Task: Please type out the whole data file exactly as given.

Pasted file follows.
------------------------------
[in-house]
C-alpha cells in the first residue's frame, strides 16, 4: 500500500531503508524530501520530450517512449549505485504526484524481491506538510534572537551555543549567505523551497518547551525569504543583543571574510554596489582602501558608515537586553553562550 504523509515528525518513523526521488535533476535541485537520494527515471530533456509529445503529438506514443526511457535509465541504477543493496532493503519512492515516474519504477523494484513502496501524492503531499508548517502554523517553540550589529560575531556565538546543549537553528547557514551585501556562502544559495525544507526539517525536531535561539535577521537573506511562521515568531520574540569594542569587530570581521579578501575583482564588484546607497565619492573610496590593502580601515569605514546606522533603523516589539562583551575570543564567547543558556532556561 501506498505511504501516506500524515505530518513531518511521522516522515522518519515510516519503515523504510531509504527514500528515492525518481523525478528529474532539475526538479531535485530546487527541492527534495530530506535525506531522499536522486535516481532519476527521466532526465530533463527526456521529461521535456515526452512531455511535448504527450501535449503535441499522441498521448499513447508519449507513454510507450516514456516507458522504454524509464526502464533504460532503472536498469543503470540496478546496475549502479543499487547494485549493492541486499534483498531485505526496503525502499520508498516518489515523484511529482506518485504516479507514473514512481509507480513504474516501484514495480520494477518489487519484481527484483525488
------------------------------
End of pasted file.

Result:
[in-house]
C-alpha cells in the first residue's frame, strides 16, 4: 500500500531503508524530501520530450517512449549505485504526484524481491506538510534572537551555543549567505523551497518547551525569504543583543571574510554596489582602501558608515537586553553562550 504523509515528525518513523526521488535533476535541485537520494527515471530533456509529445503529438506514443526511457535509465541504477543493496532493503519512492515516474519504477523494484513502496501524492503531499508548517502554523517553540550589529560575531556565538546543549537553528547557514551585501556562502544559495525544507526539517525536531535561539535577521537573506511562521515568531520574540569594542569587530570581521579578501575583482564588484546607497565619492573610496590593502580601515569605514546606522533603523516589539562583551575570543564567547543558556532556561 501506498505511504501516506500524515505530518513531518511521522516522515522518519515510516519503515523504510531509504527514500528515492525518481523525478528529474532539475526538479531535485530546487527541492527534495530530506535525506531522499536522486535516481532519476527521466532526465530533463527526456521529461521535456515526452512531455511535448504527450501535449503535441499522441498521448499513447508519449507513454510507450516514456516507458522504454524509464526502464533504460532503472536498469543503470540496478546496475549502479543499487547494485549493492541486499534483498531485505526496503525502499520508498516518489515523484511529482506518485504516479507514473514512481509507480513504474516501484514495480520494477518489487519484481527484483525488